Other than that, Lexie got her 8 Pekin ducklings for 4-H, we have yet another Muscovy that will be hatching soon, Nik gets his 20 broiler chicks next week, the garden needs some serious weeding, but on a good note we finally got all the mulching of the flower beds done!

I took about 20 minutes and squeezed in some time to make a batch of laundry detergent.  I’ve been making my own laundry detergent for about a year now. LOVE it.  No more stinky armpit smelling shirts.  I hated it when you put on a shirt and it smelled like flowers, then when you started working and heating up, it ranked like last nights garlic dinner.  It was a smell that went away temporarily but always came back with lousy timing.  No more yellow stains under the pits either.  Our clothes are clean.  Not just perfumed and enhanced with optical brighteners.  Really clean.  I started with a very basic simple recipe that I found online and enhanced it after doing some research.  I read a great article from one of my favorite blogs, Little House in the Suburbs that goes into the science behind the makings of laundry detergent.  And tadaa!  Cheap, very effective laundry detergent!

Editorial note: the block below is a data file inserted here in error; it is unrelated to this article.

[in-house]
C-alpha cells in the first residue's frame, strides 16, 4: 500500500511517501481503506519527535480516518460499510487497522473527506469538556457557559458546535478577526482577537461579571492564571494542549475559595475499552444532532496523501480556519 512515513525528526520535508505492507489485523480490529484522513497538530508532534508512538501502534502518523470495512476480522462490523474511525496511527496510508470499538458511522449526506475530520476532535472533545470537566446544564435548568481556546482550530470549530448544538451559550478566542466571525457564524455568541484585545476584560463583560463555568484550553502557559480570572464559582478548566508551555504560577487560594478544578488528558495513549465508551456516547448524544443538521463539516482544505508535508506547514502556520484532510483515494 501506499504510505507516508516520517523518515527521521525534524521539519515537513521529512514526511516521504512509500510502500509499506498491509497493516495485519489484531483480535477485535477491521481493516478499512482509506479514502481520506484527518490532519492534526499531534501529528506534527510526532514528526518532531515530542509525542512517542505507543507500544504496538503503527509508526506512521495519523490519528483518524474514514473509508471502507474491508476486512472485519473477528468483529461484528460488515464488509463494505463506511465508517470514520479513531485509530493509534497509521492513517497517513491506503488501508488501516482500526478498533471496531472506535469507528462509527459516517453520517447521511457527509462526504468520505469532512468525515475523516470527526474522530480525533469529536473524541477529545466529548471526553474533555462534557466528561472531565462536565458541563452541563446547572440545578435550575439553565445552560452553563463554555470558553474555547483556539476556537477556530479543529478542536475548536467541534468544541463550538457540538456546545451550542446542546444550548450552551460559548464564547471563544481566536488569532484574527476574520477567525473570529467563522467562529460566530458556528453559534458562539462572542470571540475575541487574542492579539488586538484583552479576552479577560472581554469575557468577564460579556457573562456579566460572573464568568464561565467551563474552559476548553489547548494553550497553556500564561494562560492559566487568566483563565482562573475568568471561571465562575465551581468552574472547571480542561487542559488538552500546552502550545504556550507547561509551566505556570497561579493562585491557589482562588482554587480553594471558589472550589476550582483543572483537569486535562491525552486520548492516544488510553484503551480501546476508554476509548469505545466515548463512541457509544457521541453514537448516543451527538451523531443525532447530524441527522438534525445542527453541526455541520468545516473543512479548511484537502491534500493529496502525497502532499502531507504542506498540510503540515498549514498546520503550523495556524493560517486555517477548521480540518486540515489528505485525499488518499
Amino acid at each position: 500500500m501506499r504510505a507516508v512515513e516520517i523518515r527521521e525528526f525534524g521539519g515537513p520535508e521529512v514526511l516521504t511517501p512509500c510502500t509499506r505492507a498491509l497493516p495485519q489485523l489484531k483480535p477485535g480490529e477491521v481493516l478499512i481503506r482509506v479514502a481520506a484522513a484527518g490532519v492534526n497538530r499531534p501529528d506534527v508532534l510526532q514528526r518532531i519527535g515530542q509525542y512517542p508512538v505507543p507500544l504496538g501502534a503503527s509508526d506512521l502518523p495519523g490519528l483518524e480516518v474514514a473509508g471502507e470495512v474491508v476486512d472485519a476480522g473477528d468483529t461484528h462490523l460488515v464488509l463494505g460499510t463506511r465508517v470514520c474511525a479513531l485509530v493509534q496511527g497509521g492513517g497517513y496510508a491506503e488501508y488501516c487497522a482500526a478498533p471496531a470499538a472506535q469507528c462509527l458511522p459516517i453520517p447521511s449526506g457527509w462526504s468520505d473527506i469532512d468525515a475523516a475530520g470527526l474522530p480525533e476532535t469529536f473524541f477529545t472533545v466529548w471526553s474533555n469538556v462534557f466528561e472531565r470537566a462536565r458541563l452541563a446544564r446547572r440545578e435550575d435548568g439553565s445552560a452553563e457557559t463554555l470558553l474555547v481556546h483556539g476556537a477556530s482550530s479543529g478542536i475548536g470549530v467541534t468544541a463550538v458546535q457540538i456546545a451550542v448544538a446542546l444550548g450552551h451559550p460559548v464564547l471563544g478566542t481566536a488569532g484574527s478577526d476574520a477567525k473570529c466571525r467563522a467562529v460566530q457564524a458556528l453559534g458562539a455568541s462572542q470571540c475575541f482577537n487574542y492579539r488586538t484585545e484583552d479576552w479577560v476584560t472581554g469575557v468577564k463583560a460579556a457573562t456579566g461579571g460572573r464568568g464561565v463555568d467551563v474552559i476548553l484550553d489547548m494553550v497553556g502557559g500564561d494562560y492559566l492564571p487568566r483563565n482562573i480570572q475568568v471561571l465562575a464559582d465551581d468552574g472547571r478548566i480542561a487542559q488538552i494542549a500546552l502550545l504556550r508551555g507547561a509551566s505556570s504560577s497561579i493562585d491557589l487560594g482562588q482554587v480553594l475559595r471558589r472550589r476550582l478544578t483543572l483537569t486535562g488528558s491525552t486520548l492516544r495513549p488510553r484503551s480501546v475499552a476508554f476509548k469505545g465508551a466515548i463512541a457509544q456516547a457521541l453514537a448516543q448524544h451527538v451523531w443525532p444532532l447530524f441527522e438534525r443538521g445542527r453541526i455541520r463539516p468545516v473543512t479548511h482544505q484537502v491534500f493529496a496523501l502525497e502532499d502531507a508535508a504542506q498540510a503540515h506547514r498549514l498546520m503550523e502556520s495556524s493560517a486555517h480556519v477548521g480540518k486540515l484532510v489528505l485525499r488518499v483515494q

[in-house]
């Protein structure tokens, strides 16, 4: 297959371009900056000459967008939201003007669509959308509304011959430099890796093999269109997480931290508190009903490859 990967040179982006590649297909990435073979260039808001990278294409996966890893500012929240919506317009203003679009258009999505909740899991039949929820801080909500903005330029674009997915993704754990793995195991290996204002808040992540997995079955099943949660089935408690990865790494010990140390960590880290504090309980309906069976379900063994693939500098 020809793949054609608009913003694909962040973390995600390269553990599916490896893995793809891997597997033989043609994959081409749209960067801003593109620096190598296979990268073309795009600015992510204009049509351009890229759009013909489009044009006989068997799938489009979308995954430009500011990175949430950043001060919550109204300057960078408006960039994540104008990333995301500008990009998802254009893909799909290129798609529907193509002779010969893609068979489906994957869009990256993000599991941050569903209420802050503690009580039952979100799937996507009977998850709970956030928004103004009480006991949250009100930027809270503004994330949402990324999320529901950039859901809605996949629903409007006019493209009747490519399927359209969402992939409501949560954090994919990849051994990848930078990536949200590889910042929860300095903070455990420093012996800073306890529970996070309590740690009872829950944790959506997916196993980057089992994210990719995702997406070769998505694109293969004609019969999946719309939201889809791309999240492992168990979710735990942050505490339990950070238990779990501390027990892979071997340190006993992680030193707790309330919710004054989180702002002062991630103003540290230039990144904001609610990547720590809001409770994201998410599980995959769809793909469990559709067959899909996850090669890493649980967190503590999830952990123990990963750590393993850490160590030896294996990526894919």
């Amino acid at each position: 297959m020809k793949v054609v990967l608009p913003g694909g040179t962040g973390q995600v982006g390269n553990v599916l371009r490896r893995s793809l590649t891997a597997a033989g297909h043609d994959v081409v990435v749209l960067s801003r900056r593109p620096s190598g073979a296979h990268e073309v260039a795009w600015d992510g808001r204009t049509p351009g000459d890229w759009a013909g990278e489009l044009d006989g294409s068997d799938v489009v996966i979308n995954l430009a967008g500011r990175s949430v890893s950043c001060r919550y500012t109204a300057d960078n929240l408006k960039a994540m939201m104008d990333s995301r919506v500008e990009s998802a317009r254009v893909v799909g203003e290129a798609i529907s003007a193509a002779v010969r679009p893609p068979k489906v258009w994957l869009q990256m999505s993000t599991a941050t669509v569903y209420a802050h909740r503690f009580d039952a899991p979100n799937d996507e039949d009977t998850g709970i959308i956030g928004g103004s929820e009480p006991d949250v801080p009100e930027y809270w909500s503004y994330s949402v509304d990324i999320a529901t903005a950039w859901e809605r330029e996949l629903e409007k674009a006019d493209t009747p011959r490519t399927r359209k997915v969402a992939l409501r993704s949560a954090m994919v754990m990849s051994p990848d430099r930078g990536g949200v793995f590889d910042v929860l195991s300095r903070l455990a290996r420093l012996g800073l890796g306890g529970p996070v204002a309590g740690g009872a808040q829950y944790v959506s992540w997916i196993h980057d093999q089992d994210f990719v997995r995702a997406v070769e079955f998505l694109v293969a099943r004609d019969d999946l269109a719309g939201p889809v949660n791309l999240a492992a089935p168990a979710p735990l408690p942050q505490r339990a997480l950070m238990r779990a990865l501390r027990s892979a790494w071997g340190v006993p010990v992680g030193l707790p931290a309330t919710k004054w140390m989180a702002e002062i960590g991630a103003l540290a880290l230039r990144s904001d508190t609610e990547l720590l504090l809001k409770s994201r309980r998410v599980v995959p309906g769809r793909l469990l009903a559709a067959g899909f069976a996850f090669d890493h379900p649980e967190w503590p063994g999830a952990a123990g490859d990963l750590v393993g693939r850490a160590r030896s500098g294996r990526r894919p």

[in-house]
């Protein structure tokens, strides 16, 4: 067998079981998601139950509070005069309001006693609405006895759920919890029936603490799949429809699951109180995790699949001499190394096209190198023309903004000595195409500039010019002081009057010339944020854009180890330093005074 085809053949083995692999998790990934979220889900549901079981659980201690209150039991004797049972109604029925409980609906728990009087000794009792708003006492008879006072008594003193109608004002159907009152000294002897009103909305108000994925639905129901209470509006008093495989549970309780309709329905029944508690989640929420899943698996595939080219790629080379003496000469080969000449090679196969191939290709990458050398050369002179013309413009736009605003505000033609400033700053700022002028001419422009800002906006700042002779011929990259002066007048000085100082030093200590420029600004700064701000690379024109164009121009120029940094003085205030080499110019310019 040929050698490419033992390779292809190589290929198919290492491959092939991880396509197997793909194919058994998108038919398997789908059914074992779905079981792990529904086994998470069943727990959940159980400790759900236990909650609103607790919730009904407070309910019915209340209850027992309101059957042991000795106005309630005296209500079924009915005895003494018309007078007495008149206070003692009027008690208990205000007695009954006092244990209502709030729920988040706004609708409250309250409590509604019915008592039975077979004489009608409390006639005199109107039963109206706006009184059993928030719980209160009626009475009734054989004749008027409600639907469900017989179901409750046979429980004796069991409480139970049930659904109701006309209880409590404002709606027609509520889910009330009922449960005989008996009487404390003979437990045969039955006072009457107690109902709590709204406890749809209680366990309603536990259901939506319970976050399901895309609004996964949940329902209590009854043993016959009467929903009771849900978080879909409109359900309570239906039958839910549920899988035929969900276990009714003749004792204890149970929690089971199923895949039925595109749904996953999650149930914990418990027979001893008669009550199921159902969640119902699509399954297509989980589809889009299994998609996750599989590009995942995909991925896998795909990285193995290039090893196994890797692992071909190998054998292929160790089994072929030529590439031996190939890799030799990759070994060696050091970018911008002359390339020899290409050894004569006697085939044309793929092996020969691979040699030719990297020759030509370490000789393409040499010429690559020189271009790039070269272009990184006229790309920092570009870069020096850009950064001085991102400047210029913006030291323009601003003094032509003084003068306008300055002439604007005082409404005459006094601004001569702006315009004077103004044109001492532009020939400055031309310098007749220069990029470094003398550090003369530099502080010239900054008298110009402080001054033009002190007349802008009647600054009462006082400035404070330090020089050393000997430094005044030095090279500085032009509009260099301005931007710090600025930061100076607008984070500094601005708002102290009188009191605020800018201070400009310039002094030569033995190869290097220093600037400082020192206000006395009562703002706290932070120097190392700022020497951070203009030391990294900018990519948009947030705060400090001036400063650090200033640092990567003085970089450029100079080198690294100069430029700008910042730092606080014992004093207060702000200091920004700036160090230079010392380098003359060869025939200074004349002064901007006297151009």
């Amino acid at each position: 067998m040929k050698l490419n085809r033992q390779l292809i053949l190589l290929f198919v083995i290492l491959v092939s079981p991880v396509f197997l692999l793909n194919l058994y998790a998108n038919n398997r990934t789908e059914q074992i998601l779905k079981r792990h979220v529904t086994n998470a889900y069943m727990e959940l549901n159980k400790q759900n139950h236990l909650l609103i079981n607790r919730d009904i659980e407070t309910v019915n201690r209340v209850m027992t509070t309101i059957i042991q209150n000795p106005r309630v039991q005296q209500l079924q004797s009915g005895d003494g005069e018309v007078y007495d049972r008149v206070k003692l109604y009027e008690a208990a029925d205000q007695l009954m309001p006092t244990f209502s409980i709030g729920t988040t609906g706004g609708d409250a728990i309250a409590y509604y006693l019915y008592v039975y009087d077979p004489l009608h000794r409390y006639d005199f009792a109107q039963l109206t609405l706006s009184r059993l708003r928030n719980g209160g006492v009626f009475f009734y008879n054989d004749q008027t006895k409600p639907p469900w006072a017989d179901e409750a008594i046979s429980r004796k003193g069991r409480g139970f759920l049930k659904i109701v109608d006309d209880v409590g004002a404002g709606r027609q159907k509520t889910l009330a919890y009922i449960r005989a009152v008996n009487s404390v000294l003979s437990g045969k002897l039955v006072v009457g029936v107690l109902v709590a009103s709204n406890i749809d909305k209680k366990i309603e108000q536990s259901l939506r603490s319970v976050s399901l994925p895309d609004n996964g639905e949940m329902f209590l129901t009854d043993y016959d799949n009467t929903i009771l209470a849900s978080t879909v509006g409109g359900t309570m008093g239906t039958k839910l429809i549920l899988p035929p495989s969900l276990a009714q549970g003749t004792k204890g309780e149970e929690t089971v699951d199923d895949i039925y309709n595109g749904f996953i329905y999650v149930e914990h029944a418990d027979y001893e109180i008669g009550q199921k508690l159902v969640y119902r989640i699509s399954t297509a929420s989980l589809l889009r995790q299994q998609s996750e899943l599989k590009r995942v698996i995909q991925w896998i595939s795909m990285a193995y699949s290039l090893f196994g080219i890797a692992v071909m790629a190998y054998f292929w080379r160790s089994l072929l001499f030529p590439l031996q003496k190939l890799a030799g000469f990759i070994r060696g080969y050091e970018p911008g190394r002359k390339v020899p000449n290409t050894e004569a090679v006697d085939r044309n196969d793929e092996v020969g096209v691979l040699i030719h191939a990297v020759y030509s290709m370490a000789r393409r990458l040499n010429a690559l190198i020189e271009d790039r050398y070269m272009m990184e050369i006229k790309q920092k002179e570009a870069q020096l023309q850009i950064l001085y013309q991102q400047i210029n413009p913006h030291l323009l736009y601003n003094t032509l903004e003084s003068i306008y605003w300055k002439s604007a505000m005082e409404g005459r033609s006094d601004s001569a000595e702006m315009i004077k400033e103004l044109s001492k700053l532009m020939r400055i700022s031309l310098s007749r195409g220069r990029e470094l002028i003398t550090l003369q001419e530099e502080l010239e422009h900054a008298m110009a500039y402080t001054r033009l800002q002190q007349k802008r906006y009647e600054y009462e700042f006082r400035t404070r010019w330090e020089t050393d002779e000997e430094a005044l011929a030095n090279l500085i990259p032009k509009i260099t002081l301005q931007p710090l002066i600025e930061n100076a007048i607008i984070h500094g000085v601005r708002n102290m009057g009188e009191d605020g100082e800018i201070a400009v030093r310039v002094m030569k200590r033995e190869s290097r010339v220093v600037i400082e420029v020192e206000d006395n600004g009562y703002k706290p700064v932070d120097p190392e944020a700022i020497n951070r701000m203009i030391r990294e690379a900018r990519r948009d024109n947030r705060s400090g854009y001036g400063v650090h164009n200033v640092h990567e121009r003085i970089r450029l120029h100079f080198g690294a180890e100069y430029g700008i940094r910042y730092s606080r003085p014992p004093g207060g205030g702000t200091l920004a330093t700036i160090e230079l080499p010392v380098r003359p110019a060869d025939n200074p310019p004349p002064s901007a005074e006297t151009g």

Homemade Laundry Detergent

  • 1/4 cup salt
  • 2 cups Arm & Hammer washing soda
  • 2 bars finely grated bar soap
  • 1/4 cup Rid-X Septic System treatment
  • 1/2 cup OxyClean
  • 1 1/2 tsp tea tree essential oil

Homemade laundry detergent supplies